Will Wilkinson has raised a fair amount of sand with a post on immigration. Borrowing a page from George Lakoff, he attempts to recast the frame of reference: instead of nation states, now we will speak of clubs and membership. The rhetorical aim is that such a reframing will put a downward pressure on moral inclinations involving xenophobia, in-group out-group biases, and other forms of patriotic fervor. But as much I support Wilkinson’s moral views–I would prefer to abolish passports–I think Steven Pinker’s criticisms of Lakoff apply here as well. You see, clubs have membership fees; states have taxes. I can choose not to pay a membership fee. The club may fine me. They may even throw me out. But if I don’t pay my taxes, I am harassed, pilloried, fined, incarcerated. As Pinker said:
If you choose not to pay a membership fee, the organization will stop providing you with its services. But if you choose not to pay taxes, men with guns will put you in jail. And even if taxes were like membership fees, aren’t lower membership fees better than higher ones, all else being equal? Why should anyone feel the need to defend the very idea of an income tax? Other than the Ayn-Randian fringe, has anyone recently proposed abolishing it?
Wilkinson makes a much better argument in the comments to the post. Leaving talk of clubs behind, he wisely writes:
My views on freedom of movement are basically the same as Ludwig von Mises in his classic work Liberalism. It’s not really much of a trick to point out that armed border guards pose coercive limits to freedom of movement and association. There is ample evidence showing that there is no single policy that would increase the welfare of the world’s poor than a small increase in openness to immigration among the world’s wealthy countries. The net effect of this to the wealthy countries is mildly positive — not even a net cost. You can try to argue that it is not immoral to forgo a huge costless gain in human liberty and welfare, but you’ll fail and leave people wondering what kind of person you are.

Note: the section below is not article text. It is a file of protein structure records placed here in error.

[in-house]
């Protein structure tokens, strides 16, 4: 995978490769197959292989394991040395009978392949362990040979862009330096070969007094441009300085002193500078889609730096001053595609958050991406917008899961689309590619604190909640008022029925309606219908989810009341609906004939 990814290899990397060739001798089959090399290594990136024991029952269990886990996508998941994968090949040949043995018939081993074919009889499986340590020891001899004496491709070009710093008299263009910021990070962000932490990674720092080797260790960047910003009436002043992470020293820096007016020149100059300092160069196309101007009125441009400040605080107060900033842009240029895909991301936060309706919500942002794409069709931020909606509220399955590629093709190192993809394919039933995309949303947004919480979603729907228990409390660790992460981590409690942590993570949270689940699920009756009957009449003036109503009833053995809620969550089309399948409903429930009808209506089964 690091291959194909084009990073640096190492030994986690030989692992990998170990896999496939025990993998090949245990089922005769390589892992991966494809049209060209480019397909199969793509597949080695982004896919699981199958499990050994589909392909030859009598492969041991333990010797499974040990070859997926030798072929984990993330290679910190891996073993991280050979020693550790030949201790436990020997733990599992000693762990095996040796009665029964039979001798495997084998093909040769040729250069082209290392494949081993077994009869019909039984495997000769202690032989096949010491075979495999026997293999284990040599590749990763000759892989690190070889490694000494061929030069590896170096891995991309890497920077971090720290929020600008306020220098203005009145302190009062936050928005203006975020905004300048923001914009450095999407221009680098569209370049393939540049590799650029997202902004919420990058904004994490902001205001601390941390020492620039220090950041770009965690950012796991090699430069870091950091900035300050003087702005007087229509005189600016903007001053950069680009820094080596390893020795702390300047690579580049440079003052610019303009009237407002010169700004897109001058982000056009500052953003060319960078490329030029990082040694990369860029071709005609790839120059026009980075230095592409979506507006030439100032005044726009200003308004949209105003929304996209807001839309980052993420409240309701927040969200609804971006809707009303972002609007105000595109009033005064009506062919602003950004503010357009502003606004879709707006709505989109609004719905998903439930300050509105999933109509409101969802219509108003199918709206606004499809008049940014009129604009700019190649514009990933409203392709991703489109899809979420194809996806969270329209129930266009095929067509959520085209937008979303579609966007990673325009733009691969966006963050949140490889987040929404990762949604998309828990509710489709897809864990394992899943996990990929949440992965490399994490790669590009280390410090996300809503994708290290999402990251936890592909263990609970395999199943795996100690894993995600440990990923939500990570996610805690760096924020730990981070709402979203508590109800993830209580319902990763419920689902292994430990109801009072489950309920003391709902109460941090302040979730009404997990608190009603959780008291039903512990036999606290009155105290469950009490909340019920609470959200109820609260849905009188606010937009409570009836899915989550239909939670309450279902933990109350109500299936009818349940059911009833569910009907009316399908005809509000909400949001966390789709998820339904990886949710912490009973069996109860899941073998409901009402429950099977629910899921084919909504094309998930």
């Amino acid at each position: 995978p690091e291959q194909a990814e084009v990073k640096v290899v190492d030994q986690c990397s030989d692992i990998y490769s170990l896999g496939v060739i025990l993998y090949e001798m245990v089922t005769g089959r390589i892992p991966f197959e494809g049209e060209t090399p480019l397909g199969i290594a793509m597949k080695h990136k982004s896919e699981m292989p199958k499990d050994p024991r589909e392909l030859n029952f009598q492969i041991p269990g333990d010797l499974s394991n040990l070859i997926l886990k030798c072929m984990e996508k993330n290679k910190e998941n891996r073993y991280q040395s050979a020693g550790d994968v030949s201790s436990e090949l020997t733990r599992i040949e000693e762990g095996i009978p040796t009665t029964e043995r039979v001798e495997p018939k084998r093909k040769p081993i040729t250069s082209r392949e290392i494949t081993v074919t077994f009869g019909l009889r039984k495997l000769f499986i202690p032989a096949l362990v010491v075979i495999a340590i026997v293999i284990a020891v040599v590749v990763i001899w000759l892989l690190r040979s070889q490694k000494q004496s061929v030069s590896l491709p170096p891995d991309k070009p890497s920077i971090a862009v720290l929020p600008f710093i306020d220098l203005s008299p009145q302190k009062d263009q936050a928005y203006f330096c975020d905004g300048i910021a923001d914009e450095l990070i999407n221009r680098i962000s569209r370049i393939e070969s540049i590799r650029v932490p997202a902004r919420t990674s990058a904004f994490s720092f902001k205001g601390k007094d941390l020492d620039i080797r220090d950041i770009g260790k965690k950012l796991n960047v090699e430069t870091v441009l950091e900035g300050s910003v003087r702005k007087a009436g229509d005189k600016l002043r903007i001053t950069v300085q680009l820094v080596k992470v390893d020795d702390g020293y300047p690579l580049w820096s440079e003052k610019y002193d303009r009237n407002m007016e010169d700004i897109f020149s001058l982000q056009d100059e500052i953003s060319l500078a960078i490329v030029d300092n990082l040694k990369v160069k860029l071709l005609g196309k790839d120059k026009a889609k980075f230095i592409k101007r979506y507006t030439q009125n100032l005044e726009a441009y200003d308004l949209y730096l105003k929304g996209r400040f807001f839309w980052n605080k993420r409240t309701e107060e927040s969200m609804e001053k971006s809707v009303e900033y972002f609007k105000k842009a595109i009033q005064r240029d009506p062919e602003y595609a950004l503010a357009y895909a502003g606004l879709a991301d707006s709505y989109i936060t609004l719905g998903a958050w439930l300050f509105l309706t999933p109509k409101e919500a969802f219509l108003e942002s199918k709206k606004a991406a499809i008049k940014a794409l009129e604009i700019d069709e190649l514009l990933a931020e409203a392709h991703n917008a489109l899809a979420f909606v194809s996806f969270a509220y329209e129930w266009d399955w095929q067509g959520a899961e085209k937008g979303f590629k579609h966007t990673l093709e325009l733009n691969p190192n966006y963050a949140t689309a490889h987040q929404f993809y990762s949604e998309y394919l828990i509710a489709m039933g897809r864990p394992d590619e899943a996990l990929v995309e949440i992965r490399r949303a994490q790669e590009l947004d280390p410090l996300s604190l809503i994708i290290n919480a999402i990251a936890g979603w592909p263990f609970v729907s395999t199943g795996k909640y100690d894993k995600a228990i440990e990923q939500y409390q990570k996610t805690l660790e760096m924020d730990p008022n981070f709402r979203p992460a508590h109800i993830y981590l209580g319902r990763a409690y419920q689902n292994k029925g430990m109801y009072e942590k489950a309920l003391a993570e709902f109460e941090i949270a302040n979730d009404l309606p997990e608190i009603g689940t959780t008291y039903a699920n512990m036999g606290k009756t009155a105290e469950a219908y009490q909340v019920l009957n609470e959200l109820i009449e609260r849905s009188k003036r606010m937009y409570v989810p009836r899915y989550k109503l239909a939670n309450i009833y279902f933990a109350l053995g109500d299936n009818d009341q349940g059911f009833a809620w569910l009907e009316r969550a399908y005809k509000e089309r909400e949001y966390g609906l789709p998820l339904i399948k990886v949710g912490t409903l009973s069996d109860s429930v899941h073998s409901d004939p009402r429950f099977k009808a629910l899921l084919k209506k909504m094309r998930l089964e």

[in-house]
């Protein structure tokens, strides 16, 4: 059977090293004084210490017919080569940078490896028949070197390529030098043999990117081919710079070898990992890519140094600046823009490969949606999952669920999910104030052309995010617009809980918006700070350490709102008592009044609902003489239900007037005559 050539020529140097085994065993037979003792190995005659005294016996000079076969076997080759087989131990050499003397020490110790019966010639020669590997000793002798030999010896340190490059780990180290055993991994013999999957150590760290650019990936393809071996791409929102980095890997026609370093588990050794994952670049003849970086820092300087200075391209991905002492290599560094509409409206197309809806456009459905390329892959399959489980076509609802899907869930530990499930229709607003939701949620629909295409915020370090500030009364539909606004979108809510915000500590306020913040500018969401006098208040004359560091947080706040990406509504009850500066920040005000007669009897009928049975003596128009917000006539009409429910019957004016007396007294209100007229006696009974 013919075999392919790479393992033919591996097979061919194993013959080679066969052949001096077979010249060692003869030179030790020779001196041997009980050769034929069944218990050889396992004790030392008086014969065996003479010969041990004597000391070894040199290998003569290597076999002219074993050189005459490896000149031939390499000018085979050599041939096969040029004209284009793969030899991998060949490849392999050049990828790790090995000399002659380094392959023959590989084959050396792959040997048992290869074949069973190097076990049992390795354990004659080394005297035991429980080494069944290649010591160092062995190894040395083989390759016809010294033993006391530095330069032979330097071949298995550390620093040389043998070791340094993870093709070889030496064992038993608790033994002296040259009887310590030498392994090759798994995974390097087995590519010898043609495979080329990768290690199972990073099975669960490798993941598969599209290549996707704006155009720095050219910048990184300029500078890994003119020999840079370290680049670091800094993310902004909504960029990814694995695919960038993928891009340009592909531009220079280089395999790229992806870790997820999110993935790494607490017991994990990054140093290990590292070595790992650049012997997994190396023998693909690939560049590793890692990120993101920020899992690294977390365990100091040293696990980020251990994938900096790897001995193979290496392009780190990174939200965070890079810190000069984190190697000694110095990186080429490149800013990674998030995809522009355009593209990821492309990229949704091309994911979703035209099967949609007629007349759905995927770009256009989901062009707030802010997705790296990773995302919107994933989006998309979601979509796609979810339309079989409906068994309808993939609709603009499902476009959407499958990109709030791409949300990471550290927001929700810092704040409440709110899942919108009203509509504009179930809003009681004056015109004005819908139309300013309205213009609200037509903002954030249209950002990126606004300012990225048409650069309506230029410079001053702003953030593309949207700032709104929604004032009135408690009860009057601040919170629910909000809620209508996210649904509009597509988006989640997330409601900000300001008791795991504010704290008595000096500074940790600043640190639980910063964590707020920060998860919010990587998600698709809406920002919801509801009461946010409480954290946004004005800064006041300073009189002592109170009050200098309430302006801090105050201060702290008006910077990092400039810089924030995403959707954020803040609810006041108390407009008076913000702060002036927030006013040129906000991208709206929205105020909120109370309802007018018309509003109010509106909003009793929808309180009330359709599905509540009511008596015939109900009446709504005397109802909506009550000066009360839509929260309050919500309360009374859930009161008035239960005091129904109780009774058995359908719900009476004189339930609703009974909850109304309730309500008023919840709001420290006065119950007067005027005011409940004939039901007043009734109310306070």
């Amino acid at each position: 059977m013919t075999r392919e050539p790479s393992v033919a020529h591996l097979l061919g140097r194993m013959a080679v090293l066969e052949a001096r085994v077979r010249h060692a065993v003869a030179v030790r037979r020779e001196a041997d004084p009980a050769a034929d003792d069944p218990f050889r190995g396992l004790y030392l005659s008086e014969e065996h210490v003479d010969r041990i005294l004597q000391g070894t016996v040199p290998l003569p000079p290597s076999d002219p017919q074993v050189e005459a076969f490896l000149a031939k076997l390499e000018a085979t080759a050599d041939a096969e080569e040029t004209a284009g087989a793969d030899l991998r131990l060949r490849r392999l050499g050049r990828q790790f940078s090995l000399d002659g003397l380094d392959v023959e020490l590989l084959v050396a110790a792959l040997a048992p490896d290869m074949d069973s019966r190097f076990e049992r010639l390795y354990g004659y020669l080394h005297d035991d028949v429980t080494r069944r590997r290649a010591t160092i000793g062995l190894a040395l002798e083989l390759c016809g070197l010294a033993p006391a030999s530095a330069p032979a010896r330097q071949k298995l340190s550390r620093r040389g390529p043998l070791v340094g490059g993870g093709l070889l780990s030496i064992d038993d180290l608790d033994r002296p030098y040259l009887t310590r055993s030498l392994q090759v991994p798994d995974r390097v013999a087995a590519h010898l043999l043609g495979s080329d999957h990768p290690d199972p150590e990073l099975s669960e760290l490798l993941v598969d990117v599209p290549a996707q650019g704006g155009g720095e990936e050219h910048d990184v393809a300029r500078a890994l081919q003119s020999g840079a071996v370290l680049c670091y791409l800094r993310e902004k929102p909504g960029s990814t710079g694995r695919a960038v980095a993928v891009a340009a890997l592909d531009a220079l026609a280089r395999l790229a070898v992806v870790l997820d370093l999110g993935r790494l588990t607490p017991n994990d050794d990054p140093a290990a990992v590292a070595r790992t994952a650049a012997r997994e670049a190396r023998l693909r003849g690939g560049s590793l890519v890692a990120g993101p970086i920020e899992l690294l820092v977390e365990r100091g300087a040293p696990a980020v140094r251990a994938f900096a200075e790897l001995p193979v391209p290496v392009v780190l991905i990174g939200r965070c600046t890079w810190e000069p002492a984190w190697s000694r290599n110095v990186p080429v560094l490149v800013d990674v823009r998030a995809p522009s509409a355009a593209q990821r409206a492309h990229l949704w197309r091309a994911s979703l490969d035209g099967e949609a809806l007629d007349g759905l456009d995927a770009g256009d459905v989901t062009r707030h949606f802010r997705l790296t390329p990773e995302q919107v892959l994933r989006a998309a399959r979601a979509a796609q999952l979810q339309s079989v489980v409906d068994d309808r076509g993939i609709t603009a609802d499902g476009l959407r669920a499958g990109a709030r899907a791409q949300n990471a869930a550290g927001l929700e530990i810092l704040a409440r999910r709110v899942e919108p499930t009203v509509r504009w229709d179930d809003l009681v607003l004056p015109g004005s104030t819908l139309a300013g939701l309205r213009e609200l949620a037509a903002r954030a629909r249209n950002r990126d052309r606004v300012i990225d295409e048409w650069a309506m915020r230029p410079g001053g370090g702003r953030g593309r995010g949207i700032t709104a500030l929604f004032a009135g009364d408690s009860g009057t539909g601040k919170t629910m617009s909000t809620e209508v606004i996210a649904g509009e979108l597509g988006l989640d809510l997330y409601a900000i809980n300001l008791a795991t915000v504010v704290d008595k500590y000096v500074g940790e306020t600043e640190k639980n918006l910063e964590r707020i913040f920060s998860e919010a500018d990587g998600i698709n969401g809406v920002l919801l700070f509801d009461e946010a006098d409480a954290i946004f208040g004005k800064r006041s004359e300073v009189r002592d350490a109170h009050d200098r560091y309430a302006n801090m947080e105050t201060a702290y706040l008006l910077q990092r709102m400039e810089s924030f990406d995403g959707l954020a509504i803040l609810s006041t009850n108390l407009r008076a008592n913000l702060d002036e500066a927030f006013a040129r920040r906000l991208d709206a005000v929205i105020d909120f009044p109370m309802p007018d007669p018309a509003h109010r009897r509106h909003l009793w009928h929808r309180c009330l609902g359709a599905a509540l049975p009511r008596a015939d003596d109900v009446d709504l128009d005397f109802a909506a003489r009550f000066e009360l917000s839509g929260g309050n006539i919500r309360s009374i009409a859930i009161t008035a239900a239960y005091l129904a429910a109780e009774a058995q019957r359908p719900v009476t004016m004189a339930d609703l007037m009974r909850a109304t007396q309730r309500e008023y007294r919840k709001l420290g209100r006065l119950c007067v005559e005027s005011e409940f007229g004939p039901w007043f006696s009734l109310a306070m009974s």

My recent trip to Cairo exposed me, for the first time, to an economy that seems to have an abundance of low-skilled, cheap labor. At every gas station, there were four or five attendants to fill the tank, clean the windows, and collect the payment. Street level entrepreneurship sprouted up in all kinds of ways. It was not uncommon to find someone take over a public parking area as a valet. The Egyptian custom is to leave your car in neutral so that these impromptu valets can move the cars around like some kind of sliding puzzle. But this abundance of cheap labor has a downside, particularly when you learn how meagre their wages are. My Western hosts would express feelings of guilt from time to time. They wondered how they could justify walking in front of these folk while carrying a cup of coffee that cost the equivalent of a week’s salary for these workers.
So my girlfriend asked me: do you think you could stomach the consequences of your views on immigration? Could I–or the majority of US residents for that matter–stomach the inequality? Could we handle living among those who have so little and make even less?
I didn’t have a reply right away. But I’ve settled on this. Whatever the level of their well-being, especially when contrasted with our own, we should assume these workers are better off than they otherwise would be–that if we prevent them from working in Los Angeles, they would live in worse conditions elsewhere. They want to live here. They want to come. And they want to earn a better wage. It’s not just, it’s not fair to say to would-be immigrants, “Keep out of my view because I can’t handle how poor you are compared to me. Be poorer elsewhere.”